Old Earth Ministries Online Dinosaur Curriculum
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Lesson 32 - Oviraptorosaurs
Oviraptorosaurs ("egg thief lizards") are a group of feathered maniraptoran dinosaurs from the Cretaceous Period of what are now Asia and North America. They are distinct for their characteristically short, beaked, parrot - like skulls, with or without bony crests atop the head. The group includes the Oviraptoridae, the Caenagnathidae and several species which do not belong to either of these families, including Avimimus and Caudipteryx, and Incisivosaurus.
They ranged in size from Caudipteryx, which was the size of a turkey, to the 8 meter long, 1.4 ton Gigantoraptor. The group (along with all maniraptoran dinosaurs) is close to the ancestry of birds. Analyses like those of Osmolska et al. (2004) suggest that they may in fact represent primitive flightless birds. The most complete oviraptorosaur specimens have been found in Asia. The North American oviraptorosaur record is "unfortunately" sparse.
Oviraptorosaurians are different from most other maniraptorans in the form of their skulls. They have shortened snouts, beak-like jaws with few or no teeth, and a large opening in the lower jaw bone. Some have bony crests atop the skull. The most primitive members have a few teeth in the front of the mouth; in Incisivosaurus, they are enlarged and form bizarrely prominent "bucktoothed" incisors. The arms and hands are generally long (though very reduced in some advanced species) and the shoulder girdle is large and massive, with flexed coracoid bones and prominent attachments for strong arm muscles.
Their tails are very short compared to other maniraptorans. In Nomingia and Similicaudipteryx, the tail ends in four fused vertebrae which Osmólska, He, and others have referred to as a "pygostyle", but which Witmer found was anatomically different and evolved separately from the pygostyle of birds (a bone which serves as the attachment point for a fan of tail feathers).
Evidence for feathered oviraptorosaurs exists in several forms. Most directly, four species of primitive oviraptorosaurs (in the genera Caudipteryx, Protarchaeopteryx, and Similicaudipteryx) have been found with impressions of well developed feathers, most notably on the wings and tail, suggesting that they functioned at least partially for display. Secondly, at least two oviraptorosaur specimens (Nomingia and Similicaudipteryx) preserved tails ending in something like a pygostyle, a bony structure at the end of the tail that, in modern birds, is used to support a fan of feathers. Similarly, quill knobs (anchor points for wing feathers on the ulna) have been reported in the oviraptorosaurian species Avimimus portentosus. Additionally, a number of oviraptorid specimens have famously been discovered in a nesting position similar to that of modern birds. The arms of these specimens are positioned in such a way that they could perfectly cover their eggs if they had small wings and a substantial covering of feathers.
The eating habits of these animals are not fully known: they have been suggested to have been either carnivorous, herbivorous, mollusk-eating or egg-eating (the latter is no longer considered valid); these options are not necessarily incompatible.
Some ate small vertebrates. Evidence for this comes from a lizard skeleton preserved in the body cavity of Oviraptor and two baby Troodontid skulls found in a Citipati nest. Evidence in favor of a herbivorous diet includes the presence of gastroliths preserved with Caudipteryx. There are also arguments for the inclusion of mollusks in their diet.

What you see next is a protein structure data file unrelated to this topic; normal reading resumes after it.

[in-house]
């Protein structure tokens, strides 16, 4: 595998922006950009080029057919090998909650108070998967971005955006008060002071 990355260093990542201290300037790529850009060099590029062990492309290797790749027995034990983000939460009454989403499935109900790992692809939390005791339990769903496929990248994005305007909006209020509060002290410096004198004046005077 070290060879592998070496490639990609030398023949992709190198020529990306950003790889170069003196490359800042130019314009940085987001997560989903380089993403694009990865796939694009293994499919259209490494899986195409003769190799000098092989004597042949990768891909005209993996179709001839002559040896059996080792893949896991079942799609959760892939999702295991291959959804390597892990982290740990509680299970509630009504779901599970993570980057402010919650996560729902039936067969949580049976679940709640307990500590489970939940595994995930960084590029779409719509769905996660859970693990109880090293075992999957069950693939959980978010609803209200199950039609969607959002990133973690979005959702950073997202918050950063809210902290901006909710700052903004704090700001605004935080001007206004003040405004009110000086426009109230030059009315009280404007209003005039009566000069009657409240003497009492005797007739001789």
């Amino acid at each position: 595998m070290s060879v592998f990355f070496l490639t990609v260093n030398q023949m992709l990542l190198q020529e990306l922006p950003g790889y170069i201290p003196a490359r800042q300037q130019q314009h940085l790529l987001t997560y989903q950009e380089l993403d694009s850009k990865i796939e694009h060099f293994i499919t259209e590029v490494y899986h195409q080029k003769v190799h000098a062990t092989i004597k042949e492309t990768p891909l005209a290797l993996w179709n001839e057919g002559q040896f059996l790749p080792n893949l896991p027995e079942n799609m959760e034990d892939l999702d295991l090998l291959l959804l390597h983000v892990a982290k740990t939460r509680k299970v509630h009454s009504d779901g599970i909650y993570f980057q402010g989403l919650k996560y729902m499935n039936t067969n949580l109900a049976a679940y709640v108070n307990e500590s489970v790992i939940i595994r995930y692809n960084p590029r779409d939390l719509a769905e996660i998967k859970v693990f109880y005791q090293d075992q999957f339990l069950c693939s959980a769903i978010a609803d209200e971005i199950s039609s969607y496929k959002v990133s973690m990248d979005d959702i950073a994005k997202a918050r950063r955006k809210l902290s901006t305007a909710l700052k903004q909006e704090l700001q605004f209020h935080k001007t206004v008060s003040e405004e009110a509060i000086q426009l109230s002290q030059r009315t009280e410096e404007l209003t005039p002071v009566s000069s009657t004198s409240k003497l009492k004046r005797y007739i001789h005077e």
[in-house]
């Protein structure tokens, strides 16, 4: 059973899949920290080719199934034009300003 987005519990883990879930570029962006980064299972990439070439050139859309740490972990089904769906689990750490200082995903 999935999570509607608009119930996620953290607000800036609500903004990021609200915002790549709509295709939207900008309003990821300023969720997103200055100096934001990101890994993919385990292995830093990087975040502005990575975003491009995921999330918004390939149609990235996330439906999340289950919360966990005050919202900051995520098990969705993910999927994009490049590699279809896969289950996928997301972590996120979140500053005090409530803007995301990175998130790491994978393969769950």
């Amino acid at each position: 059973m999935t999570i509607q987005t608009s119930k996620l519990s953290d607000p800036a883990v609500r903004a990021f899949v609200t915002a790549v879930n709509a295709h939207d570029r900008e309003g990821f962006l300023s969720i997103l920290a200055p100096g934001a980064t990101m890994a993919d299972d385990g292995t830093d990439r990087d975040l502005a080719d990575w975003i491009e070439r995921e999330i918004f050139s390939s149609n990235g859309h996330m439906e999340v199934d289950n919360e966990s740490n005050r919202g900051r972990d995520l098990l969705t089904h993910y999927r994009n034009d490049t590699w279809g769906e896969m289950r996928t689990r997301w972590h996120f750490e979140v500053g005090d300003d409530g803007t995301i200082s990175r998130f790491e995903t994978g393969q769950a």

Originally these animals were thought to be egg raiders, based on a Mongolian find showing Oviraptor on top of a nest. Recent studies have shown that in fact the animal was on top of its own nest.
Several oviraptorosaurian nests are known, with several oviraptorid specimens preserved in a brooding position over large clutches of up to a dozen or more eggs. The eggs are usually arranged in pairs, and forming a circular pattern within the nest. One oviraptorosaurian specimen from China has been found with two unlaid eggs within the pelvic canal. This suggests that, unlike modern crocodilians, oviraptorosaurs did not produce and lay many eggs at the same time. Rather, the eggs were produced within the reproductive organs in pairs, and laid two at a time, with the mother positioned in the center of the nest and rotating in a circle as each pair was laid. This behavior is supported by the fact that the eggs were shaped like highly elongated ovals, with the more pointed end pointing backward from the birth canal, and also oriented toward the center of the nest.
The presence of two shelled eggs within the birth canal shows that oviraptorosaurs were intermediate between the reproductive biology of crocodilians and modern birds. Like crocodilians, they had two oviducts. However, crocodilians produce multiple shelled eggs per oviduct at a time, whereas oviraptorosaurs, like birds, produced only one egg per oviduct at a time.
Relationship to birds
Oviraptorosaurs, like dromaeosaurs, are so bird-like that several scientists consider them to be true birds, more advanced than Archaeopteryx. Gregory S. Paul has written extensively on this possibility, and Teresa Maryańska and colleagues published a technical paper detailing this idea in 2002. Michael Benton, in his widely-respected text Vertebrate Paleontology, also included oviraptorosaurs as an order within the class Aves. However, a number of researchers have disagreed with this classification, retaining oviraptorosaurs as non-avialan maniraptorans slightly more primitive than the dromaeosaurs.
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Bay State Replicas - Chirostenotes Claw, Chirostenotes Foot, Oviraptor skull, Oviraptor egg, Oviraptor nests, Oviraptor embryo sculpture